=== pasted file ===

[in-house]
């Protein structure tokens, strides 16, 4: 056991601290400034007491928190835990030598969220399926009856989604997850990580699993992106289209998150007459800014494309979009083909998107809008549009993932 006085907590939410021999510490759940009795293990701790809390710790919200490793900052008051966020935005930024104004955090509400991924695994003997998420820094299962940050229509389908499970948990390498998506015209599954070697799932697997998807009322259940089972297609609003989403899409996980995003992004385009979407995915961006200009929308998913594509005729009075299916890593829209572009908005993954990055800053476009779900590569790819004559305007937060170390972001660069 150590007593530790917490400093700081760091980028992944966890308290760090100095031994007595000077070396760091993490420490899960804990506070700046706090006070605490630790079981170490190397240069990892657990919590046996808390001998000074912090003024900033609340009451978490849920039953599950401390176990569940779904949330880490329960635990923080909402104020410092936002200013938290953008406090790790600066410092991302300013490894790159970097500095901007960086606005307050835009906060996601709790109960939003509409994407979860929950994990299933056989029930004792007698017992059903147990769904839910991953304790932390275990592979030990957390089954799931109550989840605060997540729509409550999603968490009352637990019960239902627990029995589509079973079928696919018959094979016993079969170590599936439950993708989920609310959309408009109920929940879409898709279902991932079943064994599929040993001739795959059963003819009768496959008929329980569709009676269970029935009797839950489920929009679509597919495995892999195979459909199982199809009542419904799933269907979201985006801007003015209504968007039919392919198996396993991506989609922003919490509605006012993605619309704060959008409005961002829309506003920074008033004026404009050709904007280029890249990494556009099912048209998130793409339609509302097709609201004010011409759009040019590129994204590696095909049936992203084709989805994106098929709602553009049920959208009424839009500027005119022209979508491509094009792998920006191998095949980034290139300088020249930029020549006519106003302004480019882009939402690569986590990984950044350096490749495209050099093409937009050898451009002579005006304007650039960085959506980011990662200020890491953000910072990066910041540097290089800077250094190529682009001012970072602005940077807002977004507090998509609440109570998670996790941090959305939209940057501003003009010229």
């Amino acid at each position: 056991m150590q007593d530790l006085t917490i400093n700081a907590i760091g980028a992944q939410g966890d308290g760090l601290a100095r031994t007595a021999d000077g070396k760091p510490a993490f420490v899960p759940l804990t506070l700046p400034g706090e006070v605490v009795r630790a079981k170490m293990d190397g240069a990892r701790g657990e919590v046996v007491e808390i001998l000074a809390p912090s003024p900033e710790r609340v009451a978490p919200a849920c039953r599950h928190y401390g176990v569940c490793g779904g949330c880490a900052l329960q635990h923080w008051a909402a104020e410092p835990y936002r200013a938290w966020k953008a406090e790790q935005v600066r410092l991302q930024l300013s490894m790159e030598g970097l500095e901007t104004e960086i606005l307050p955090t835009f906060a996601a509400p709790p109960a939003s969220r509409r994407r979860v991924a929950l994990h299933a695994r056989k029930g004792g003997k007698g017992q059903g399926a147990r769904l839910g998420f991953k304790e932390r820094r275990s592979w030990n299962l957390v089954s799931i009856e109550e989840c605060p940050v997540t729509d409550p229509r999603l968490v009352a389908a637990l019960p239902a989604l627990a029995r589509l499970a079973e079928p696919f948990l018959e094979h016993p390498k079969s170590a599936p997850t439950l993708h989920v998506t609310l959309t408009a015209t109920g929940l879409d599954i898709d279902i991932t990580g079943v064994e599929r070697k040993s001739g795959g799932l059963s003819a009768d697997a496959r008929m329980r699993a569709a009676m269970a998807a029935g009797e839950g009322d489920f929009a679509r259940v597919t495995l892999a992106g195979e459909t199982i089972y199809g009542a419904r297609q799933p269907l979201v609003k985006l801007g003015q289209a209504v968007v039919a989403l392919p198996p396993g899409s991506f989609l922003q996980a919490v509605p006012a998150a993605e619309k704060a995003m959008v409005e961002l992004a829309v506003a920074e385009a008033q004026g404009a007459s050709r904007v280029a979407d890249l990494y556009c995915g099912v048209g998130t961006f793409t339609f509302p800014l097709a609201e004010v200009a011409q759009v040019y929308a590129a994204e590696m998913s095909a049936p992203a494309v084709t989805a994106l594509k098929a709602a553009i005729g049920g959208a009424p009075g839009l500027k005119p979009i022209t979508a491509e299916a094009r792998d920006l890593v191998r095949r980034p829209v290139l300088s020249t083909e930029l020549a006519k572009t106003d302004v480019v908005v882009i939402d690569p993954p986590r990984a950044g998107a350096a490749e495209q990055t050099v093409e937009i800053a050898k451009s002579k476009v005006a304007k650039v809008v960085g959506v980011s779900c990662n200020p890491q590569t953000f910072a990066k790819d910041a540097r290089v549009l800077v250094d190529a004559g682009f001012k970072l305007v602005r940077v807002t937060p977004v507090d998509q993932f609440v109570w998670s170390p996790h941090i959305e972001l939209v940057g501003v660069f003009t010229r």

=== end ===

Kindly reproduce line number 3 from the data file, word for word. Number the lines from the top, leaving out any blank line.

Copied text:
């Amino acid at each position: 056991m150590q007593d530790l006085t917490i400093n700081a907590i760091g980028a992944q939410g966890d308290g760090l601290a100095r031994t007595a021999d000077g070396k760091p510490a993490f420490v899960p759940l804990t506070l700046p400034g706090e006070v605490v009795r630790a079981k170490m293990d190397g240069a990892r701790g657990e919590v046996v007491e808390i001998l000074a809390p912090s003024p900033e710790r609340v009451a978490p919200a849920c039953r599950h928190y401390g176990v569940c490793g779904g949330c880490a900052l329960q635990h923080w008051a909402a104020e410092p835990y936002r200013a938290w966020k953008a406090e790790q935005v600066r410092l991302q930024l300013s490894m790159e030598g970097l500095e901007t104004e960086i606005l307050p955090t835009f906060a996601a509400p709790p109960a939003s969220r509409r994407r979860v991924a929950l994990h299933a695994r056989k029930g004792g003997k007698g017992q059903g399926a147990r769904l839910g998420f991953k304790e932390r820094r275990s592979w030990n299962l957390v089954s799931i009856e109550e989840c605060p940050v997540t729509d409550p229509r999603l968490v009352a389908a637990l019960p239902a989604l627990a029995r589509l499970a079973e079928p696919f948990l018959e094979h016993p390498k079969s170590a599936p997850t439950l993708h989920v998506t609310l959309t408009a015209t109920g929940l879409d599954i898709d279902i991932t990580g079943v064994e599929r070697k040993s001739g795959g799932l059963s003819a009768d697997a496959r008929m329980r699993a569709a009676m269970a998807a029935g009797e839950g009322d489920f929009a679509r259940v597919t495995l892999a992106g195979e459909t199982i089972y199809g009542a419904r297609q799933p269907l979201v609003k985006l801007g003015q289209a209504v968007v039919a989403l392919p198996p396993g899409s991506f989609l922003q996980a919490v509605p006012a998150a993605e619309k704060a995003m959008v409005e961002l992004a829309v506003a920074e385009a008033q004026g404009a007459s050709r904007v280029a979407d890249l990494y556009c995915g099912v048209g998130t961006f793409t339609f509302p800014l097709a609201e004010v200009a011409q759009v040019y929308a590129a994204e590696m998913s095909a049936p992203a494309v084709t989805a994106l594509k098929a709602a553009i005729g049920g959208a009424p009075g839009l500027k005119p979009i022209t979508a491509e299916a094009r792998d920006l890593v191998r095949r980034p829209v290139l300088s020249t083909e930029l020549a006519k572009t106003d302004v480019v908005v882009i939402d690569p993954p986590r990984a950044g998107a350096a490749e495209q990055t050099v093409e937009i800053a050898k451009s002579k476009v005006a304007k650039v809008v960085g959506v980011s779900c990662n200020p890491q590569t953000f910072a990066k790819d910041a540097r290089v549009l800077v250094d190529a004559g682009f001012k970072l305007v602005r940077v807002t937060p977004v507090d998509q993932f609440v109570w998670s170390p996790h941090i959305e972001l939209v940057g501003v660069f003009t010229r």